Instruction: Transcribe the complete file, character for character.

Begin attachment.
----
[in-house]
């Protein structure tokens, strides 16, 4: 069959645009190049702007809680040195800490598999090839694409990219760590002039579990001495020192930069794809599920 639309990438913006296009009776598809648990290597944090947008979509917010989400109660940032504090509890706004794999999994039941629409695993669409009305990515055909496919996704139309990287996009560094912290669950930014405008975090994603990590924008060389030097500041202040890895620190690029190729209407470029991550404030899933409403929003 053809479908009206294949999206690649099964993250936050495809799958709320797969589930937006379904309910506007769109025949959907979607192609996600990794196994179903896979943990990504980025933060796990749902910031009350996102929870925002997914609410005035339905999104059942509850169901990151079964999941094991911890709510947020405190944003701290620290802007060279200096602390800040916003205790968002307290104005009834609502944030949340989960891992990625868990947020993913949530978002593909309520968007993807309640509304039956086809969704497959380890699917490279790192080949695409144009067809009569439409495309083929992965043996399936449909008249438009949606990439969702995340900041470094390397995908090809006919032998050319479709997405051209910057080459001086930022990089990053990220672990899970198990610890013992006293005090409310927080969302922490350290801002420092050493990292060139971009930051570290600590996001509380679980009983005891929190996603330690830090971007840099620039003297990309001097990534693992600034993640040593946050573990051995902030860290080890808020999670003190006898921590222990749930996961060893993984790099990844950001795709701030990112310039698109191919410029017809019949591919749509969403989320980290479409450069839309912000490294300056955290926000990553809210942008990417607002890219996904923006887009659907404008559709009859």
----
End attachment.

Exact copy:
[in-house]
């Protein structure tokens, strides 16, 4: 069959645009190049702007809680040195800490598999090839694409990219760590002039579990001495020192930069794809599920 639309990438913006296009009776598809648990290597944090947008979509917010989400109660940032504090509890706004794999999994039941629409695993669409009305990515055909496919996704139309990287996009560094912290669950930014405008975090994603990590924008060389030097500041202040890895620190690029190729209407470029991550404030899933409403929003 053809479908009206294949999206690649099964993250936050495809799958709320797969589930937006379904309910506007769109025949959907979607192609996600990794196994179903896979943990990504980025933060796990749902910031009350996102929870925002997914609410005035339905999104059942509850169901990151079964999941094991911890709510947020405190944003701290620290802007060279200096602390800040916003205790968002307290104005009834609502944030949340989960891992990625868990947020993913949530978002593909309520968007993807309640509304039956086809969704497959380890699917490279790192080949695409144009067809009569439409495309083929992965043996399936449909008249438009949606990439969702995340900041470094390397995908090809006919032998050319479709997405051209910057080459001086930022990089990053990220672990899970198990610890013992006293005090409310927080969302922490350290801002420092050493990292060139971009930051570290600590996001509380679980009983005891929190996603330690830090971007840099620039003297990309001097990534693992600034993640040593946050573990051995902030860290080890808020999670003190006898921590222990749930996961060893993984790099990844950001795709701030990112310039698109191919410029017809019949591919749509969403989320980290479409450069839309912000490294300056955290926000990553809210942008990417607002890219996904923006887009659907404008559709009859």